Gov’t shutdown imperils Statue of Liberty, other sites
WASHINGTON — The Statue of Liberty is likely to turn away huddled masses yearning for access, suffering the same fate as the Grand Canyon and other US national parks if a US budget impasse is not resolved by Friday, officials said.
The shutdown would affect site operated by the National Park Service including the popular attractions in the West such as Yellowstone and Alcatraz.
“We hope there will not be a government shutdown. If there is a government shutdown, we will close all of our 394 National Park sites,” said Park Service spokesman David Barna.
The agency operates not only parks, but historical sites including the Statue of Liberty in New York harbor and the former Alcatraz prison in San Francisco Bay.
These sites host an average of 800,000 visitors a day at this time of year.
If they are shut down, rangers in place would turn people away, and in parks where people stay in campsite or hotels, “we will ask them to leave,” said Barna.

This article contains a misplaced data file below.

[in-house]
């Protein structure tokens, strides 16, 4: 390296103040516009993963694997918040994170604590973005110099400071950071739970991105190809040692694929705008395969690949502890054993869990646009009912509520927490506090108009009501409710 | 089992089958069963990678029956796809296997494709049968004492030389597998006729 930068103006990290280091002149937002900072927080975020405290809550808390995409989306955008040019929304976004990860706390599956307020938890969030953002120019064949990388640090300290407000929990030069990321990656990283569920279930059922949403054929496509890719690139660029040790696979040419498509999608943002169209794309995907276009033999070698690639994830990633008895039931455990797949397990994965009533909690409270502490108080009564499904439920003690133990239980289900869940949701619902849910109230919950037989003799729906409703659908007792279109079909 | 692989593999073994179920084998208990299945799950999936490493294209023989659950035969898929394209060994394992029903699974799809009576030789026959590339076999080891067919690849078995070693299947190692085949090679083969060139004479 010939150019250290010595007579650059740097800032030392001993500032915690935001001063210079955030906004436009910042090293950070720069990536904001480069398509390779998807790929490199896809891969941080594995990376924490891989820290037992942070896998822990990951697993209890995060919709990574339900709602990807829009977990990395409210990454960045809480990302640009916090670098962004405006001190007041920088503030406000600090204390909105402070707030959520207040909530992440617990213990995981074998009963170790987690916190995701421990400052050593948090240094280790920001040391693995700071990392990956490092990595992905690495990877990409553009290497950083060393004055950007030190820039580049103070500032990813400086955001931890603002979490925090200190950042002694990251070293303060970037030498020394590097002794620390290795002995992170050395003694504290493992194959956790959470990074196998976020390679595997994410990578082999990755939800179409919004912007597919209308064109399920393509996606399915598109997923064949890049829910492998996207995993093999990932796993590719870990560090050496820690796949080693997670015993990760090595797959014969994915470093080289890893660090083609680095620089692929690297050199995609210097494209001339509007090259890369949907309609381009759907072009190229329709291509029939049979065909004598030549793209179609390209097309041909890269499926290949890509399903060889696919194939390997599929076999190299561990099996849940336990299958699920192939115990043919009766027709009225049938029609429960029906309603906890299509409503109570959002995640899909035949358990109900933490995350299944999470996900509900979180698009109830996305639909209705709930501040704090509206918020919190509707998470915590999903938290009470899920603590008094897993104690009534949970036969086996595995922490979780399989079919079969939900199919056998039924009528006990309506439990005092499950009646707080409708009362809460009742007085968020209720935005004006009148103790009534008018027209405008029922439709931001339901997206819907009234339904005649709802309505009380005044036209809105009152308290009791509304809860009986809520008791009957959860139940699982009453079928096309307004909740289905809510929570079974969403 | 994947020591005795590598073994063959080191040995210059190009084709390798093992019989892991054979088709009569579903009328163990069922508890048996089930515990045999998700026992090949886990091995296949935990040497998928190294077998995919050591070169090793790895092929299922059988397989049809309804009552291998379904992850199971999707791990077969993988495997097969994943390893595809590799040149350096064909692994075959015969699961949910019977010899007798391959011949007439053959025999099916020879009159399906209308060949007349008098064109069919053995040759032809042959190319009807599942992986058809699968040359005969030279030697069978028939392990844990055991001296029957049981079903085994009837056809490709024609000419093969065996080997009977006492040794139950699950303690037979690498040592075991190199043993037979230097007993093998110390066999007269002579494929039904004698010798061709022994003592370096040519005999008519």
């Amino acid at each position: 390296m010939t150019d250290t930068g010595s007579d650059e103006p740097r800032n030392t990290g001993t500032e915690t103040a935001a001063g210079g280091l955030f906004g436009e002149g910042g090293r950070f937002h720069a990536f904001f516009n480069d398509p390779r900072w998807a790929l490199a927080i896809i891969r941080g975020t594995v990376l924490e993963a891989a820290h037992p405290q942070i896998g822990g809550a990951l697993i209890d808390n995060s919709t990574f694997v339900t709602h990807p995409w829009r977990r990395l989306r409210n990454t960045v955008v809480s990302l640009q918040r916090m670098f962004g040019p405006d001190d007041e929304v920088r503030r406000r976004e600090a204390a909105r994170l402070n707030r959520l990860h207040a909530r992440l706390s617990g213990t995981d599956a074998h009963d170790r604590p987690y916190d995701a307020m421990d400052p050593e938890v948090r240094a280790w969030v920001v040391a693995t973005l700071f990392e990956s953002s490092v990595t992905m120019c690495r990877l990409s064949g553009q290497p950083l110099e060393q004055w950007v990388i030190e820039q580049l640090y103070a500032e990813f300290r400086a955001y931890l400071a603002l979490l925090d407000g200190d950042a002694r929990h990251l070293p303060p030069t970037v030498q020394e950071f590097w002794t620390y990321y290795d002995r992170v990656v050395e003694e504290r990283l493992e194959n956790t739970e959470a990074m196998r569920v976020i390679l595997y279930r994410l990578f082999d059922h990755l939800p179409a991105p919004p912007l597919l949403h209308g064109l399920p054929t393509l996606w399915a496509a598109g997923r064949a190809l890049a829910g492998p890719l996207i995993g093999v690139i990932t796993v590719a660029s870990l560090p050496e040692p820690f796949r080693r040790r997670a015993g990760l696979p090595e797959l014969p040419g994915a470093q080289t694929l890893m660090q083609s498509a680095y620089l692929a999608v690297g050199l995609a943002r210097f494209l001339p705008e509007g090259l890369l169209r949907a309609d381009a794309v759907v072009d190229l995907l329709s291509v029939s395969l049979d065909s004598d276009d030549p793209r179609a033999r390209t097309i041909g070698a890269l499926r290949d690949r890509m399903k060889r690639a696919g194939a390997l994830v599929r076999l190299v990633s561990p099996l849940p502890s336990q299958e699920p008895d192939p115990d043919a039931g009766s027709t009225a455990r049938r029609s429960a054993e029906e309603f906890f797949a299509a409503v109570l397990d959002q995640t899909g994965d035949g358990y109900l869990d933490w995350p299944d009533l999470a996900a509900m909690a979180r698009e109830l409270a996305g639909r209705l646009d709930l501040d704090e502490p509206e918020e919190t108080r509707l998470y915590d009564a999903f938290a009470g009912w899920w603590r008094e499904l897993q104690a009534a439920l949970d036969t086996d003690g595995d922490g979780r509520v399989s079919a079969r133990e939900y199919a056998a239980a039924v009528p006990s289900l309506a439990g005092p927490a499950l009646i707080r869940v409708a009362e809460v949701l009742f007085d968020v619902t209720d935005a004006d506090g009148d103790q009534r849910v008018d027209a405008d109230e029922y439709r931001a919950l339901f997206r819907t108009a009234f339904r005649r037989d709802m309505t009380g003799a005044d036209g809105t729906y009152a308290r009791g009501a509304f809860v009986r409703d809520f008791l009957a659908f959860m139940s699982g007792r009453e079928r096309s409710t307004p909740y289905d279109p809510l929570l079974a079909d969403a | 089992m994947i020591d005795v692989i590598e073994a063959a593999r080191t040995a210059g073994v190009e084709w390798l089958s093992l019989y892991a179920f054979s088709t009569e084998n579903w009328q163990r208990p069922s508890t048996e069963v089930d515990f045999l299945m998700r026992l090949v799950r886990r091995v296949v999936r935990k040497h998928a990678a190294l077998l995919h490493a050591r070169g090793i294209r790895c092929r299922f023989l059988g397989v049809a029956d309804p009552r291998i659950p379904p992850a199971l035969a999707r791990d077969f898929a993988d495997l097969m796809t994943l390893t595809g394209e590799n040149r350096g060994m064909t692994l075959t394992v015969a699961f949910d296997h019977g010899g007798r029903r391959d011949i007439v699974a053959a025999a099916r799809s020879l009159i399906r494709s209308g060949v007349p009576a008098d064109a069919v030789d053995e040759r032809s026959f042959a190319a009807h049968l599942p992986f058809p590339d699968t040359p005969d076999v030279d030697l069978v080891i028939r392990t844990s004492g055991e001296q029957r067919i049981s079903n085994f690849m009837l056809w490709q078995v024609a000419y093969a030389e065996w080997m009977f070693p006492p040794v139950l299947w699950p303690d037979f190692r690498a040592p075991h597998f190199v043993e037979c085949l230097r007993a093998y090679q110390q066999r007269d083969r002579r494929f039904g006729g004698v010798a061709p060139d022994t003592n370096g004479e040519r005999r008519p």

In a shutdown, the park service would maintain only around 2,000 of its 17,000 employees to protect the sites. Another 15,000 employees of subcontractors such as hotels would also risk layoffs if no budget is approved.
Barna said the economic losses from a shutdown of the sites would amount to some $32 million per day.
With the White House and Congress at an impasse over spending, contingency plans have been made for a shutdown of non-essential government services. This could affect some 800,000 federal employees, and sites such as the Smithsonian Institution’s museums including the National Zoo.